As a high school teacher, I see my students for 42 minutes each day. That’s 3½ hours in a good week (without pep rallies, blood drives, and so on) to spend on reading, writing, listening, and speaking. There never seems to be enough time! In the face of a lot of content to cover, it is important to remember the value of taking the time to allow students to engage in authentic reading and writing. I recently came across a quote that said, “The bad news is time flies. The good news is you’re the pilot.” It was a great reminder to me that even though my time with students is short, as the classroom teacher, I am in control of how that time is spent.
The majority of the reading that my students will do in the course of the school year will be self-selected and independent. There is just no way my students will be able to do enough reading to increase their fluency and comprehension and prepare themselves for the rigors of college reading if they are reading only in class. They have an assignment to read two hours outside of class each week. Each student has an individual goal of a number of pages based on their calculated reading rate. That being said, we still spend the first 10 minutes of most class periods on silent reading. To be honest, at first I was a little leery of implementing this routine in my classroom. Ten minutes is one-fourth of the class period! But the payoffs have been worth it, and I have never regretted this decision.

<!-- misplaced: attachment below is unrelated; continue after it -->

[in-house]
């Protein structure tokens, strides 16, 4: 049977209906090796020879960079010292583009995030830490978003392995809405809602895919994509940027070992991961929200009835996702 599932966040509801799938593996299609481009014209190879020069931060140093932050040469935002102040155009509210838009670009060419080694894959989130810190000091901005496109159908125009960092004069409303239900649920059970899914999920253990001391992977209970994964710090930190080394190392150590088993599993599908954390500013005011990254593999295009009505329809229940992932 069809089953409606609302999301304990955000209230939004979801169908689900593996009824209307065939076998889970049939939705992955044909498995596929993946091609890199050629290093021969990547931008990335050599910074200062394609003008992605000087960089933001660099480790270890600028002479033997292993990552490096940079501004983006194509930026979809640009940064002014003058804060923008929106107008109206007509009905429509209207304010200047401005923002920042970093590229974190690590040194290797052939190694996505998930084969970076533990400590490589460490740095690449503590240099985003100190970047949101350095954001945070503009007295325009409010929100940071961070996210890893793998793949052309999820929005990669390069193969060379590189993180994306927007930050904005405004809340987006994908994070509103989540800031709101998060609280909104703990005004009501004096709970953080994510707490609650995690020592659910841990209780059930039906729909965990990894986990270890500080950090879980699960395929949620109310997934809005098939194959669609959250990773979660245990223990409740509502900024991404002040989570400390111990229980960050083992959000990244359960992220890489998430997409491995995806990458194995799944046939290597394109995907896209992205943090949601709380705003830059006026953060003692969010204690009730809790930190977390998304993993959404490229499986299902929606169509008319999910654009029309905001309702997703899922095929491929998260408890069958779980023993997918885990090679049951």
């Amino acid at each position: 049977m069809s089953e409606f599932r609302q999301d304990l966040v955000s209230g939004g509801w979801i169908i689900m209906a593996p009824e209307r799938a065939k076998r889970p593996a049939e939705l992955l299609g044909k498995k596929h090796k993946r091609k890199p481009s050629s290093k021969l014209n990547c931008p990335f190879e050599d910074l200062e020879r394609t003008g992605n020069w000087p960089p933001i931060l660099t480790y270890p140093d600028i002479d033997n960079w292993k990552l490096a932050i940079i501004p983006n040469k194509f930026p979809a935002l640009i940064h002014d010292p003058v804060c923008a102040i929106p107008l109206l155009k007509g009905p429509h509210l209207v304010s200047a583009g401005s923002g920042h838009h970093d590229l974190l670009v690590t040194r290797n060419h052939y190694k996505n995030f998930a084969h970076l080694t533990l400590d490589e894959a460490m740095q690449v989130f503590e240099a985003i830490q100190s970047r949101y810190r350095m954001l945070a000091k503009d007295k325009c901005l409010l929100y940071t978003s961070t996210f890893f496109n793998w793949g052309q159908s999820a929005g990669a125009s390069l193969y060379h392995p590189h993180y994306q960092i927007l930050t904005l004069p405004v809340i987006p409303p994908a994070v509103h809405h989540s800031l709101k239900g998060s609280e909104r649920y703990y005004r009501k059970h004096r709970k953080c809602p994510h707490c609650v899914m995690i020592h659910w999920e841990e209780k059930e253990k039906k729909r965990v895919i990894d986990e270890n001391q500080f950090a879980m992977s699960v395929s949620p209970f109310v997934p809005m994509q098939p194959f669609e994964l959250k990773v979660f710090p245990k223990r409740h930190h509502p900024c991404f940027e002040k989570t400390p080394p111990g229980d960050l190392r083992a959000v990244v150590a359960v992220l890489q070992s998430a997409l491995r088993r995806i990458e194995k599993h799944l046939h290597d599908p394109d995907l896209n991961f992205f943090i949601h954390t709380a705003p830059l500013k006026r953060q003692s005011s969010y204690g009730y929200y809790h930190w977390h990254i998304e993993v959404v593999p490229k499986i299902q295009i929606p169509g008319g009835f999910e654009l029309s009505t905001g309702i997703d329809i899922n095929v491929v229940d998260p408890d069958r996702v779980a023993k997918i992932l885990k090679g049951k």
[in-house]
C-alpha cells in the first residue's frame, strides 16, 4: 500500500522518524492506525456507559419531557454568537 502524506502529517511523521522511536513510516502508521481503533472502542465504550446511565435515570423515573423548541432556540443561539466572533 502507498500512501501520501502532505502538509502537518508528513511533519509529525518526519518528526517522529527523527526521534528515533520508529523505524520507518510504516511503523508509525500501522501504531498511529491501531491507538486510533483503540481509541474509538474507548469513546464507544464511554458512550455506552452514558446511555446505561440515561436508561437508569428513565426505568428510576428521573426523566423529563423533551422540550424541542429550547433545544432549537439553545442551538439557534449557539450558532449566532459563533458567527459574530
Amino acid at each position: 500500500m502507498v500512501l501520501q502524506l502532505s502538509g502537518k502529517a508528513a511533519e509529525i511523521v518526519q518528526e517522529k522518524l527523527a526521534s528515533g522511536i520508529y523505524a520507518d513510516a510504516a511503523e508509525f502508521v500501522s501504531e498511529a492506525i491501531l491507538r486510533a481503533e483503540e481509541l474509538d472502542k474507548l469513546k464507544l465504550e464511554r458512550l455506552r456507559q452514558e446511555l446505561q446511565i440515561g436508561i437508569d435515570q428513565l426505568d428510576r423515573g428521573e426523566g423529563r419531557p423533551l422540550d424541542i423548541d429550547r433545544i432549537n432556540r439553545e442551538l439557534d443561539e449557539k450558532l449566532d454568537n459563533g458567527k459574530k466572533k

Many of my students are not in the habit of reading when they enter my class. Assigning two hours of reading a week seems daunting to some of them. The 10 minutes of reading at the beginning of class helps to cultivate that habit. It’s just long enough to get a good little chunk of reading in, and just short enough to make you want to pick that book up later to find out what happens. It also allows students to see what their classmates and I are reading, which often spurs mini book conversations and recommendations. Lastly, it’s a calming way to begin class. It gets students in learning mode, and they frequently remark on how quickly the period goes by.
Even though most of my students’ reading is done independently, I still keep tabs on what they’re reading and whether or not they are meeting their personal goals and challenging themselves as readers. I also find that students have questions about what they’re reading or need help finding the next book they will read. When is there time to address all of this? For a long time, I knew that conferring with my students was the answer, but I struggled with how and when to fit it into an already packed schedule.
I first tried chatting with individual students during the 10 minutes of silent reading, but I found that to be distracting to others, and it prevented me from modeling reading for my students. I then decided to spend an entire class period on conferring once per month. At first, I would just see where a convenient day popped up in the course of my planning, but I soon found that conferring often fell to the wayside in the face of other unit lessons. I realized that to make sure I conferred with each student once a month, I was going to have to have a date set in stone, such as the third Friday of every month; otherwise I was going to either forget to do it or brush it aside.